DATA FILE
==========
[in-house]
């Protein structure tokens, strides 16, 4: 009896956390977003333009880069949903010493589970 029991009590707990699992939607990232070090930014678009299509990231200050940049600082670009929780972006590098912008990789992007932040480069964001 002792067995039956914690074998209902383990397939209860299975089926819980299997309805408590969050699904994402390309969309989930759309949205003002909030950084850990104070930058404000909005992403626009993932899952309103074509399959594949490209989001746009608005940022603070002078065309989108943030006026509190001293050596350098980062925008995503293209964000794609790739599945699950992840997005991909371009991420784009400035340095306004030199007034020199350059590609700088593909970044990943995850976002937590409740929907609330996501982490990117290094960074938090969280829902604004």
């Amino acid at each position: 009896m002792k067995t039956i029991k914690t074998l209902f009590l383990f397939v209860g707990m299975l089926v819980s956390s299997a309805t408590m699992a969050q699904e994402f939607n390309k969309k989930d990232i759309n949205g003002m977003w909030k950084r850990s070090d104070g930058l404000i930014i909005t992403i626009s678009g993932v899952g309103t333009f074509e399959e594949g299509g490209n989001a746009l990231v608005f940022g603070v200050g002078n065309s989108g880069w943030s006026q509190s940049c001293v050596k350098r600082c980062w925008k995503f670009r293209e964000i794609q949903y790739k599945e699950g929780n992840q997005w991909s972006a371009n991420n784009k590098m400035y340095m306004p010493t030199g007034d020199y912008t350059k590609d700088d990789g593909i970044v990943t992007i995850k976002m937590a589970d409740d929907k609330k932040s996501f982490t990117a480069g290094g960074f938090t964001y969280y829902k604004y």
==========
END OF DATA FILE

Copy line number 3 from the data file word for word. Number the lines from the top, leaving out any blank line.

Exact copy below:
């Amino acid at each position: 009896m002792k067995t039956i029991k914690t074998l209902f009590l383990f397939v209860g707990m299975l089926v819980s956390s299997a309805t408590m699992a969050q699904e994402f939607n390309k969309k989930d990232i759309n949205g003002m977003w909030k950084r850990s070090d104070g930058l404000i930014i909005t992403i626009s678009g993932v899952g309103t333009f074509e399959e594949g299509g490209n989001a746009l990231v608005f940022g603070v200050g002078n065309s989108g880069w943030s006026q509190s940049c001293v050596k350098r600082c980062w925008k995503f670009r293209e964000i794609q949903y790739k599945e699950g929780n992840q997005w991909s972006a371009n991420n784009k590098m400035y340095m306004p010493t030199g007034d020199y912008t350059k590609d700088d990789g593909i970044v990943t992007i995850k976002m937590a589970d409740d929907k609330k932040s996501f982490t990117a480069g290094g960074f938090t964001y969280y829902k604004y």